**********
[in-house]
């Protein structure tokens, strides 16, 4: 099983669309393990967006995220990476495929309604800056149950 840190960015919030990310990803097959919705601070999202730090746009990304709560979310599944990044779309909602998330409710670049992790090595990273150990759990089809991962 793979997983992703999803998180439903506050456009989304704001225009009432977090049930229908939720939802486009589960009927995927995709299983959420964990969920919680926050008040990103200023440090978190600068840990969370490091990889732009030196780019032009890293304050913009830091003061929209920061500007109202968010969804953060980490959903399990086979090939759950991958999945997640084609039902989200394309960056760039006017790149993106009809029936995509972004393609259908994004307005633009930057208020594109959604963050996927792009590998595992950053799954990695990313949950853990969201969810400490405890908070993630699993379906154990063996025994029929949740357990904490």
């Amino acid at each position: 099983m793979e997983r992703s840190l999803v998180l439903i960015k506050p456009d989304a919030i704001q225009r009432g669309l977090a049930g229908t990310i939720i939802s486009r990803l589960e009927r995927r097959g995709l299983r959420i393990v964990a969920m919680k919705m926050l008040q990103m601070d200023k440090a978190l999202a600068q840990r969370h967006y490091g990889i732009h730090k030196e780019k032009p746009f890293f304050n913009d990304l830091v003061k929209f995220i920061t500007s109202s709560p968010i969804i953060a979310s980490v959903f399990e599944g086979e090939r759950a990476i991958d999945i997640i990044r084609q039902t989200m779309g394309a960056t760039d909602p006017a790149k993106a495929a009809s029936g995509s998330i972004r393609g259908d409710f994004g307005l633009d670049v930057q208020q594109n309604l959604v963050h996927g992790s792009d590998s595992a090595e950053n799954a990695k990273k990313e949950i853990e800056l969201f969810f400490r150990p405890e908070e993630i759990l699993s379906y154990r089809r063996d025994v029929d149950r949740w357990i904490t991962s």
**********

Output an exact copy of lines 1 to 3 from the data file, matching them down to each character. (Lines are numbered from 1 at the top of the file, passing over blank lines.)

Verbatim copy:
[in-house]
């Protein structure tokens, strides 16, 4: 099983669309393990967006995220990476495929309604800056149950 840190960015919030990310990803097959919705601070999202730090746009990304709560979310599944990044779309909602998330409710670049992790090595990273150990759990089809991962 793979997983992703999803998180439903506050456009989304704001225009009432977090049930229908939720939802486009589960009927995927995709299983959420964990969920919680926050008040990103200023440090978190600068840990969370490091990889732009030196780019032009890293304050913009830091003061929209920061500007109202968010969804953060980490959903399990086979090939759950991958999945997640084609039902989200394309960056760039006017790149993106009809029936995509972004393609259908994004307005633009930057208020594109959604963050996927792009590998595992950053799954990695990313949950853990969201969810400490405890908070993630699993379906154990063996025994029929949740357990904490």
């Amino acid at each position: 099983m793979e997983r992703s840190l999803v998180l439903i960015k506050p456009d989304a919030i704001q225009r009432g669309l977090a049930g229908t990310i939720i939802s486009r990803l589960e009927r995927r097959g995709l299983r959420i393990v964990a969920m919680k919705m926050l008040q990103m601070d200023k440090a978190l999202a600068q840990r969370h967006y490091g990889i732009h730090k030196e780019k032009p746009f890293f304050n913009d990304l830091v003061k929209f995220i920061t500007s109202s709560p968010i969804i953060a979310s980490v959903f399990e599944g086979e090939r759950a990476i991958d999945i997640i990044r084609q039902t989200m779309g394309a960056t760039d909602p006017a790149k993106a495929a009809s029936g995509s998330i972004r393609g259908d409710f994004g307005l633009d670049v930057q208020q594109n309604l959604v963050h996927g992790s792009d590998s595992a090595e950053n799954a990695k990273k990313e949950i853990e800056l969201f969810f400490r150990p405890e908070e993630i759990l699993s379906y154990r089809r063996d025994v029929d149950r949740w357990i904490t991962s």